This month’s Revenue Summary Report from the Utah State Tax Commission (TC-23) and April Revenue Snapshot produced by the Legislative Fiscal Analyst and Governor’s Office of Planning and Budget show General and Income Tax Fund collections through April 7th up 12.2% over the same collection period in FY 2022. While Legislative Fiscal Analysts don’t enjoy tax day per se, they do observe tax season with eager eyes, to disentangle macroeconomic factors and see how the forecast aligns with collections. Several events in recent tax history have left legislative economists with their work cut out for them when it comes to revenue projections. To better understand how these events have shaped collections to state funds, the graph below calls out several factors that have made both forecasting and comparisons challenging:
Click on the image above for a high resolution chart with captions linked to previous blog posts.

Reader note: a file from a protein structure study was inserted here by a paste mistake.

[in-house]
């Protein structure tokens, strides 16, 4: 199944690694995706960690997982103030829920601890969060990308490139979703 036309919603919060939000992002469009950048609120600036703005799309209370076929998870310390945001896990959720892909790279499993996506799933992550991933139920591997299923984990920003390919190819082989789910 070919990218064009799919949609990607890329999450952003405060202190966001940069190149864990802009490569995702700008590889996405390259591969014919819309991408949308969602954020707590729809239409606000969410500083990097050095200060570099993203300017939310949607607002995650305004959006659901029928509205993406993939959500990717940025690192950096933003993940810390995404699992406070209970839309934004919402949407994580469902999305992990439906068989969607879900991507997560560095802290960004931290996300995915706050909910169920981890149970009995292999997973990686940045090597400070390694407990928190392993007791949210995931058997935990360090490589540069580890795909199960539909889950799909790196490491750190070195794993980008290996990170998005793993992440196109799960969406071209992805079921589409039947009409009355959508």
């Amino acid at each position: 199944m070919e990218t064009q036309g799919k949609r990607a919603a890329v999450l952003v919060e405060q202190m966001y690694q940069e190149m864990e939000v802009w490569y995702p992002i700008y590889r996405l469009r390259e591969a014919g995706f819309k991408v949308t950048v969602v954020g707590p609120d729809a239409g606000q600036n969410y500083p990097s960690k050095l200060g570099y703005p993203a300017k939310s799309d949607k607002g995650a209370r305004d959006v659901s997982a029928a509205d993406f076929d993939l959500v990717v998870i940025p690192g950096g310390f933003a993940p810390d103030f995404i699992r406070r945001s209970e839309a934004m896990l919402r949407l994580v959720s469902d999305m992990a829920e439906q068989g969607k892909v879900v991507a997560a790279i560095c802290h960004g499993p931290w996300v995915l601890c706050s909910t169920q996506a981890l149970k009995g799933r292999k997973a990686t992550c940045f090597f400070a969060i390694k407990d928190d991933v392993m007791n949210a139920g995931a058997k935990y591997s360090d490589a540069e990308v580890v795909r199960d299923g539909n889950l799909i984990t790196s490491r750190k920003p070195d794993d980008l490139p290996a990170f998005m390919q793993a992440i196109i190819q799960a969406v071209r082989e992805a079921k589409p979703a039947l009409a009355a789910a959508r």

In the graph above, most of the contemporary anomalies began with the pandemic, as we saw two consecutive years of filing deadline extensions (in this way, LFA does have a fondness for the reliability of April 15th). Most recently, H.B. 444 from the 2022 General Session changed the way that pass-through entities (LLCs and the like) pay state and local taxes (SALT). They are now allowed to file information returns and pay state taxes separately from their owners for favorable federal tax treatment. This deviation in revenue trajectory can be observed starting in November of FY 2023 (impacts are noted in the Revenue Snapshot table under “Passthrough SALT”).
Economists update revenue projections in June, October, December, and February, which allows the legislature to be nimble when it comes to addressing economic events as they occur. You can also read our last post to learn more about the budget contingencies that further improve Utah’s budget resiliency.